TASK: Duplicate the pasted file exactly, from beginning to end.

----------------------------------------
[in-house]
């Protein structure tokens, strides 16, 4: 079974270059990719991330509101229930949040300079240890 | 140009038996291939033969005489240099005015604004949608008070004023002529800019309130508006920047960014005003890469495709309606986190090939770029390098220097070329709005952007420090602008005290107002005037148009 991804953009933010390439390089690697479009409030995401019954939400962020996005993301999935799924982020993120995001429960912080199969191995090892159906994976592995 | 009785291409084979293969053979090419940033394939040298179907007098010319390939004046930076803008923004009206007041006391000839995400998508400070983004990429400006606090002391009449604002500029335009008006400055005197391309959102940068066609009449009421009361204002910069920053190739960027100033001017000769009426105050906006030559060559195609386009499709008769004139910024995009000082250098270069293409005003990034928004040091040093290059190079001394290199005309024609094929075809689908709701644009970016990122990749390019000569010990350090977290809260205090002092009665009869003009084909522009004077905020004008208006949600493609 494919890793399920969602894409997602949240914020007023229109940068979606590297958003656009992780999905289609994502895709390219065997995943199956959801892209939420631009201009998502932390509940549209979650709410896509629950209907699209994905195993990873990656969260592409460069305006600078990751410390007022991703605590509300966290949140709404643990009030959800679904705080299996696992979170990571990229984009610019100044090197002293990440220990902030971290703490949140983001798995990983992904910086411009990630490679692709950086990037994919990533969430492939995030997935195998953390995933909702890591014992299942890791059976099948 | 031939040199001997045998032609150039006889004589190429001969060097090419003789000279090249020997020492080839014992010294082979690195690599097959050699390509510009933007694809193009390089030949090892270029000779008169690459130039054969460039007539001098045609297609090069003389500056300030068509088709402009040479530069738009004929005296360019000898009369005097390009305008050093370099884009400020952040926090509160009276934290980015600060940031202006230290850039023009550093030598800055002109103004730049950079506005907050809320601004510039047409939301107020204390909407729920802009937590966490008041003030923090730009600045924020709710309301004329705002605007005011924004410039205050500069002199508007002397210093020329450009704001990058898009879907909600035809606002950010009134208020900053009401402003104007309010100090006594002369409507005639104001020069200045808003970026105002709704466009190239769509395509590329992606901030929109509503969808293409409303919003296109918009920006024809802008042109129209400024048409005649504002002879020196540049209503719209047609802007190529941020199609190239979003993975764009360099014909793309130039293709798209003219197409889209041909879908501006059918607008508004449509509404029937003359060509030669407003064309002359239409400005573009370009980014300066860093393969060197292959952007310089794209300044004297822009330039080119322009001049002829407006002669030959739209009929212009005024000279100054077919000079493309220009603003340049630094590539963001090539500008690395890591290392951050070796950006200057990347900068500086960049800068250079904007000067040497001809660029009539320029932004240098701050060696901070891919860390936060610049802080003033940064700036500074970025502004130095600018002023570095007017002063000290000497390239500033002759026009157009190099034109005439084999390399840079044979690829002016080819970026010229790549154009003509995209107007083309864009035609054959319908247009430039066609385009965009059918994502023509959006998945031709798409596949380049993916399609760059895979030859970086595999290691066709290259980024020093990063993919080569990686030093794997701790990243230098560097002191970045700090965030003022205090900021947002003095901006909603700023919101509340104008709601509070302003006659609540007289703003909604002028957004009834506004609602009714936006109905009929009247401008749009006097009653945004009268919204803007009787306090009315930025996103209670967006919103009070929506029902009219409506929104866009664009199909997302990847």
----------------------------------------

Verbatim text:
[in-house]
């Protein structure tokens, strides 16, 4: 079974270059990719991330509101229930949040300079240890 | 140009038996291939033969005489240099005015604004949608008070004023002529800019309130508006920047960014005003890469495709309606986190090939770029390098220097070329709005952007420090602008005290107002005037148009 991804953009933010390439390089690697479009409030995401019954939400962020996005993301999935799924982020993120995001429960912080199969191995090892159906994976592995 | 009785291409084979293969053979090419940033394939040298179907007098010319390939004046930076803008923004009206007041006391000839995400998508400070983004990429400006606090002391009449604002500029335009008006400055005197391309959102940068066609009449009421009361204002910069920053190739960027100033001017000769009426105050906006030559060559195609386009499709008769004139910024995009000082250098270069293409005003990034928004040091040093290059190079001394290199005309024609094929075809689908709701644009970016990122990749390019000569010990350090977290809260205090002092009665009869003009084909522009004077905020004008208006949600493609 494919890793399920969602894409997602949240914020007023229109940068979606590297958003656009992780999905289609994502895709390219065997995943199956959801892209939420631009201009998502932390509940549209979650709410896509629950209907699209994905195993990873990656969260592409460069305006600078990751410390007022991703605590509300966290949140709404643990009030959800679904705080299996696992979170990571990229984009610019100044090197002293990440220990902030971290703490949140983001798995990983992904910086411009990630490679692709950086990037994919990533969430492939995030997935195998953390995933909702890591014992299942890791059976099948 | 031939040199001997045998032609150039006889004589190429001969060097090419003789000279090249020997020492080839014992010294082979690195690599097959050699390509510009933007694809193009390089030949090892270029000779008169690459130039054969460039007539001098045609297609090069003389500056300030068509088709402009040479530069738009004929005296360019000898009369005097390009305008050093370099884009400020952040926090509160009276934290980015600060940031202006230290850039023009550093030598800055002109103004730049950079506005907050809320601004510039047409939301107020204390909407729920802009937590966490008041003030923090730009600045924020709710309301004329705002605007005011924004410039205050500069002199508007002397210093020329450009704001990058898009879907909600035809606002950010009134208020900053009401402003104007309010100090006594002369409507005639104001020069200045808003970026105002709704466009190239769509395509590329992606901030929109509503969808293409409303919003296109918009920006024809802008042109129209400024048409005649504002002879020196540049209503719209047609802007190529941020199609190239979003993975764009360099014909793309130039293709798209003219197409889209041909879908501006059918607008508004449509509404029937003359060509030669407003064309002359239409400005573009370009980014300066860093393969060197292959952007310089794209300044004297822009330039080119322009001049002829407006002669030959739209009929212009005024000279100054077919000079493309220009603003340049630094590539963001090539500008690395890591290392951050070796950006200057990347900068500086960049800068250079904007000067040497001809660029009539320029932004240098701050060696901070891919860390936060610049802080003033940064700036500074970025502004130095600018002023570095007017002063000290000497390239500033002759026009157009190099034109005439084999390399840079044979690829002016080819970026010229790549154009003509995209107007083309864009035609054959319908247009430039066609385009965009059918994502023509959006998945031709798409596949380049993916399609760059895979030859970086595999290691066709290259980024020093990063993919080569990686030093794997701790990243230098560097002191970045700090965030003022205090900021947002003095901006909603700023919101509340104008709601509070302003006659609540007289703003909604002028957004009834506004609602009714936006109905009929009247401008749009006097009653945004009268919204803007009787306090009315930025996103209670967006919103009070929506029902009219409506929104866009664009199909997302990847």